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chocolate peanut butter whoopie pies

Russell had oral surgery a few days ago and immediately developed quite a sweet tooth. Nothing like eating cookies and ice cream after spending hundreds on dental work! He was craving chocolate and peanut butter and asked me to make some buckeyes that I used to make when I worked for a cupcake shop. I thought it might be more fun to put a peanut buttery twist on traditional whoopie pies, and made a batch of chocolate peanut butter whoopie pies to satisfy his craving. Needless to say, they really hit the spot.

chocolate peanut butter whoopie pies | Brooklyn Homemaker

In case you’ve been living under a rock somewhere, a whoopie pie is a sandwich cookie made up of two cake-like cookies with a creamy filling between them. Whoopie pies are very popular in the Northeast and New England and, depending on the region, they sometimes go by the names black moon, gob, bob, or “BFO” for Big Fat Oreo. Although they probably originated in the Northeast, they’ve spread throughout the US in the past few decades and are well-known and well-loved all over the country. Traditionally they’re made of some kind of rich chocolate cake and filled with a creamy white vanilla or marshmallow filling. In recent years new varieties have popped up, including red velvet or pumpkin with cream cheese filling, or chocolate with fillings like peanut butter, mint, or caramel buttercream.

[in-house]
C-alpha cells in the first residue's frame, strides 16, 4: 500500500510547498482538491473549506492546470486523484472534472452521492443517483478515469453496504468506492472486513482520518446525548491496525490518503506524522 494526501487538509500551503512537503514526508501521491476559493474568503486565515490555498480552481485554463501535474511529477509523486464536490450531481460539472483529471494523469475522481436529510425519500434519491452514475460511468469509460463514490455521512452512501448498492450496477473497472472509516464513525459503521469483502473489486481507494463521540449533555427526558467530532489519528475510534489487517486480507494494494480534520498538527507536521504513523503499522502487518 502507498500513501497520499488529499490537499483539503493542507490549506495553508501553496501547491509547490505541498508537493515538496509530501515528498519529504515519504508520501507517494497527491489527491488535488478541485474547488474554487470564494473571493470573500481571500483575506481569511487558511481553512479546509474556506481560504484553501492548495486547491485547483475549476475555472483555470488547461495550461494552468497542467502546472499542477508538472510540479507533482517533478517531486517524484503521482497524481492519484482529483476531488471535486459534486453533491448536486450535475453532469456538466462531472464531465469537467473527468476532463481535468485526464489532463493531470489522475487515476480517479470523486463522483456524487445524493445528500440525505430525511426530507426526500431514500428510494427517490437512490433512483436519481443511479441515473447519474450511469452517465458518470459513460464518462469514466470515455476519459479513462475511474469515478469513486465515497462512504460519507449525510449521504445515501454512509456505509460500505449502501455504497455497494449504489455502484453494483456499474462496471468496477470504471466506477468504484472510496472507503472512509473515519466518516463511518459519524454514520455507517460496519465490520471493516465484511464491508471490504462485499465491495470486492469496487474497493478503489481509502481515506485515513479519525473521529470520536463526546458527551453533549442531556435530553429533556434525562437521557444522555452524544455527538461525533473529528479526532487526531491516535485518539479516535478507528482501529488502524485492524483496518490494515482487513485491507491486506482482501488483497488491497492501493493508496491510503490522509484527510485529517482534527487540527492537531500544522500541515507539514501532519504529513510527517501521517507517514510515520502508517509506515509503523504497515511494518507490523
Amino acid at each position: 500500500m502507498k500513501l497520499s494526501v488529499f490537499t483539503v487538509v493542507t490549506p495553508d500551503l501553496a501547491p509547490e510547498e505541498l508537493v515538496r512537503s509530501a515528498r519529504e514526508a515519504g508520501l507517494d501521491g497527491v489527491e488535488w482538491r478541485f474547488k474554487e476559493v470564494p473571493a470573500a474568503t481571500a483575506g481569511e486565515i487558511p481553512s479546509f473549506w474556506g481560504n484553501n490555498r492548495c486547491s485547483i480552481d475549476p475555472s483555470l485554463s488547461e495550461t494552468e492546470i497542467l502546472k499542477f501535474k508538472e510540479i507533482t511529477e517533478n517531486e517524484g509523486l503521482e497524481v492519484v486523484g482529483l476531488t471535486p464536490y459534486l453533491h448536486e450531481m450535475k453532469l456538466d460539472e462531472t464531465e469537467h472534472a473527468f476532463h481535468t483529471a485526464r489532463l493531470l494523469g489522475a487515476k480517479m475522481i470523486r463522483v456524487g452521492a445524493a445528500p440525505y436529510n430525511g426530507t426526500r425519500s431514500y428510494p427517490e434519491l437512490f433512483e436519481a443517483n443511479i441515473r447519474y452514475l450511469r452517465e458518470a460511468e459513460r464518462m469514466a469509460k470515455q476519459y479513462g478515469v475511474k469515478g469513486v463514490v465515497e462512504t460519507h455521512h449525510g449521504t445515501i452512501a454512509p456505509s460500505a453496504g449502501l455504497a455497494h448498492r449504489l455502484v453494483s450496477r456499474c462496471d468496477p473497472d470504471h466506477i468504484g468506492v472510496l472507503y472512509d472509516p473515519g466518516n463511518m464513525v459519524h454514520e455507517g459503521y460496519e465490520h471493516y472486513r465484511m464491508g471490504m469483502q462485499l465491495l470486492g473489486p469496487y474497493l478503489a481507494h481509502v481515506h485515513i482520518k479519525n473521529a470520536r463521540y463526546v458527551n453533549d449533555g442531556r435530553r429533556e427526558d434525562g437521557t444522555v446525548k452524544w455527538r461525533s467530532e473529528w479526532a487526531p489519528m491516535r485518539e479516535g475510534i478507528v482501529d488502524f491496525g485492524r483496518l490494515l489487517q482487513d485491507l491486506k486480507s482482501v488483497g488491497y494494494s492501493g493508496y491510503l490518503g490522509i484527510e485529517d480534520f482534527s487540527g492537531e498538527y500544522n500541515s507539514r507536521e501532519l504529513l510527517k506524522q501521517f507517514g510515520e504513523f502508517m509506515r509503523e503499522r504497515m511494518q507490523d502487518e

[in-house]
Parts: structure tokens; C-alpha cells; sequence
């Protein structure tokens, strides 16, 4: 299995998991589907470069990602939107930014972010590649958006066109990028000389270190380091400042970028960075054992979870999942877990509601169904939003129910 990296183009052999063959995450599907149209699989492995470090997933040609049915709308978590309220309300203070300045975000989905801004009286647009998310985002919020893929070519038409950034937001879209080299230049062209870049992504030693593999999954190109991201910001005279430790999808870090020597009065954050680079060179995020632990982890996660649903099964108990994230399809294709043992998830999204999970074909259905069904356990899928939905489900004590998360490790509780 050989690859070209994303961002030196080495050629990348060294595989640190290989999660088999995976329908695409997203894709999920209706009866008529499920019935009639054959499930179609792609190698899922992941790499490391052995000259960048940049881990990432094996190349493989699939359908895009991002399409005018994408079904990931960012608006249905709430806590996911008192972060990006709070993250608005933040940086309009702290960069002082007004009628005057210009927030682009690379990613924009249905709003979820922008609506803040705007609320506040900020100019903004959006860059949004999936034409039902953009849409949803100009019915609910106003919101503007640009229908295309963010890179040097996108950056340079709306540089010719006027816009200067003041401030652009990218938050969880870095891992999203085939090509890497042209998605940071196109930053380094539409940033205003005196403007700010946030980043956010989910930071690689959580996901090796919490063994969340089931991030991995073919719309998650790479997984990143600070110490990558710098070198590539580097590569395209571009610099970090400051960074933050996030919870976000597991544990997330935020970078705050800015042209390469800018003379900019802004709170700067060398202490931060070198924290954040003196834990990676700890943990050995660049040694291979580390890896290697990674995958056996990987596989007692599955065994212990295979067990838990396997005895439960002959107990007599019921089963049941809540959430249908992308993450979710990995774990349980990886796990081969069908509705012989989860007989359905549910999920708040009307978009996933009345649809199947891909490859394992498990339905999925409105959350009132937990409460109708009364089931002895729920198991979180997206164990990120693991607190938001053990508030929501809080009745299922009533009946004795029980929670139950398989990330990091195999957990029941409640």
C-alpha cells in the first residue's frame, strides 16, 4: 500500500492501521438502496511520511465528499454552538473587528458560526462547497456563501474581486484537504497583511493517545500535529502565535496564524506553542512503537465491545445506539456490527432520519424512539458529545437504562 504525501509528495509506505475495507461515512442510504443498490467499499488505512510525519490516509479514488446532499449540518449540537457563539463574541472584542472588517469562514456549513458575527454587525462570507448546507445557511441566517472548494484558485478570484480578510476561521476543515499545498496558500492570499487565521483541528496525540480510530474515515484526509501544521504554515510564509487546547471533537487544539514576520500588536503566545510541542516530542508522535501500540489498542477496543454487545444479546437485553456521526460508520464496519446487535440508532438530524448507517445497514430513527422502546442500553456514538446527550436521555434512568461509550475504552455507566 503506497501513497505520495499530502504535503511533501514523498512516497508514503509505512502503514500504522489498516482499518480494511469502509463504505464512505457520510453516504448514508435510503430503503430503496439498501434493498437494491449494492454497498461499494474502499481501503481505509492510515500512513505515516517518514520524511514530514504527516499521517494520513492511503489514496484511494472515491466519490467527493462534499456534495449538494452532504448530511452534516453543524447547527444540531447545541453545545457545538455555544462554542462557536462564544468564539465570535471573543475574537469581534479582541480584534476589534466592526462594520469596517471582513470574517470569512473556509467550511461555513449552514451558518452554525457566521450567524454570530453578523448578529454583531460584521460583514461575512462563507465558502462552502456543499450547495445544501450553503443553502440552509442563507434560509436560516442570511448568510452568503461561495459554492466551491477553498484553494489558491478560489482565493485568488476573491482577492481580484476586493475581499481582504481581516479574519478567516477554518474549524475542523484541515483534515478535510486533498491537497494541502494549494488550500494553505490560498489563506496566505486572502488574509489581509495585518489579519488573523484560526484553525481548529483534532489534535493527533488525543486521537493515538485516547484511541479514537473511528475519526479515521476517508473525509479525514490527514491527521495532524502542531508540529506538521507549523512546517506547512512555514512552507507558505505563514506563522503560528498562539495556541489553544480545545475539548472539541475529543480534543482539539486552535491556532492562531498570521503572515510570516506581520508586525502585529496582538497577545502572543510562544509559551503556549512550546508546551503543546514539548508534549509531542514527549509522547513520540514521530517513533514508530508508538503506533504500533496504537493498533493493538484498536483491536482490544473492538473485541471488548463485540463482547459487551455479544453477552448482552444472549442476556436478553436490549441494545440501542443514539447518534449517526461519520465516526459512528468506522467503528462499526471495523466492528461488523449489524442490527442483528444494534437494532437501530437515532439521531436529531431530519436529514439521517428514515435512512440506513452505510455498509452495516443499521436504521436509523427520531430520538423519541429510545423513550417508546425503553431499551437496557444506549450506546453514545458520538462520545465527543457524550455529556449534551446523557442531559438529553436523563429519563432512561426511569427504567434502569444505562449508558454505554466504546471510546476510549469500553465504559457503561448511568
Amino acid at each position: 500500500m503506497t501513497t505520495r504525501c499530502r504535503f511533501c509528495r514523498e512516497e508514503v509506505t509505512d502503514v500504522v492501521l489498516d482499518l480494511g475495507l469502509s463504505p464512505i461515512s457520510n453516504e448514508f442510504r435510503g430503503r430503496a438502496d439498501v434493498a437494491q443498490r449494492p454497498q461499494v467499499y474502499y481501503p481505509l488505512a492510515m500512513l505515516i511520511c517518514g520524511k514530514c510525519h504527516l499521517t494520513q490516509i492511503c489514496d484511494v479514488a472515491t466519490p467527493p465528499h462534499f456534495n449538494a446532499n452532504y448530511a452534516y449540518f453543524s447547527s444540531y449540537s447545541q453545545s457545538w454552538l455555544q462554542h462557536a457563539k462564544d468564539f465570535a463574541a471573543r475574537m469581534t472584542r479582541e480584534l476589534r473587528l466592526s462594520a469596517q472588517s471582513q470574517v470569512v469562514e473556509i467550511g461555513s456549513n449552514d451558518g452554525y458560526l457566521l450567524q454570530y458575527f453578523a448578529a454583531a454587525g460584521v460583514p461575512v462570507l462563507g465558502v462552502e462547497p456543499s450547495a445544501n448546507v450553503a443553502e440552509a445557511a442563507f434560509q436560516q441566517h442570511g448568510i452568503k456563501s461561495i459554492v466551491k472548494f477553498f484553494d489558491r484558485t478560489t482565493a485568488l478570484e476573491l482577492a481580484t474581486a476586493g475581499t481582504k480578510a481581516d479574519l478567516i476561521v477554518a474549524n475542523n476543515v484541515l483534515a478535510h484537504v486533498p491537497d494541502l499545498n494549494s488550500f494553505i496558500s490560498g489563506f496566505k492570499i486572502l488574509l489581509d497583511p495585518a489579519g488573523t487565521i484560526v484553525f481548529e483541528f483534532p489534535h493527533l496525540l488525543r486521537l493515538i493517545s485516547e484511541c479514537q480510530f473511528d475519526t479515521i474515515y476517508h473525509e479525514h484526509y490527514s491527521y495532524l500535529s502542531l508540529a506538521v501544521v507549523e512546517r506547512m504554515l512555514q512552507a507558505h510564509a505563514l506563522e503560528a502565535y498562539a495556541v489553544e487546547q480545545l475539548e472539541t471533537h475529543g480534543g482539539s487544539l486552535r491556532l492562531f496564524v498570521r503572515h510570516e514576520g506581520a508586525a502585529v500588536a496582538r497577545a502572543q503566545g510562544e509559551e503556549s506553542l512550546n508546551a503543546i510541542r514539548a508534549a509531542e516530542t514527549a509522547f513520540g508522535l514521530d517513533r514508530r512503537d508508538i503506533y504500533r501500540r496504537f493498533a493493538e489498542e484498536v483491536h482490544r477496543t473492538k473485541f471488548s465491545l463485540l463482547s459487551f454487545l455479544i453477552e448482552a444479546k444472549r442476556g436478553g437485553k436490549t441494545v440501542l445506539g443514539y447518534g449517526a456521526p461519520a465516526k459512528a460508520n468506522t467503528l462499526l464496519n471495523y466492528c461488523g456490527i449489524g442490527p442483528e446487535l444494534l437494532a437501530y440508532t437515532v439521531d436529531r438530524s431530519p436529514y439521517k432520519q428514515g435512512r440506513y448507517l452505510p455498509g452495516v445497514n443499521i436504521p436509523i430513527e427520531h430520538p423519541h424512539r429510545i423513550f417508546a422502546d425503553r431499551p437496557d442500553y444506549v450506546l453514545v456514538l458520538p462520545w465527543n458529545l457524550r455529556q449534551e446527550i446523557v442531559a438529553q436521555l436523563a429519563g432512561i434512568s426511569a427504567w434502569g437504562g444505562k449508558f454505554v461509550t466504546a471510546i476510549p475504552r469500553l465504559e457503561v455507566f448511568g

chocolate peanut butter whoopie pies | Brooklyn Homemaker

The history of the whoopie pie is something of a mystery. Many regions lay claim to their origins, but there is not enough evidence to prove any one area as their true birthplace. Handheld filled sandwich cakes were popular in Victorian era Europe, and whoever really invented the whoopie pie mostly likely borrowed the idea from these European treats. Victorian sandwich cakes were usually made of sponge cake filled with jam or cream, and were often cut into small slices or slivers and served with tea. Whatever their origins, America’s whoopie pies are decidedly less refined.

chocolate peanut butter whoopie pies | Brooklyn Homemaker

Many people agree that whoopie pies were invented by the Amish of Pennsylvania dutch country. The popular belief in this area is that these cookies were invented in Amish and Pennsylvania German culture and the recipe was passed down through generations without leaving any official paper trail. The legend has it that an Amish homemaker probably used some leftover cake batter to make cookies for her children, topped them with some buttercream, and liked the results so much that she shared the recipe with the surrounding community. The claim is that Amish mothers would pack the cookies into their children’s lunch bags and, on finding them, the kids would shout “Whoopie!”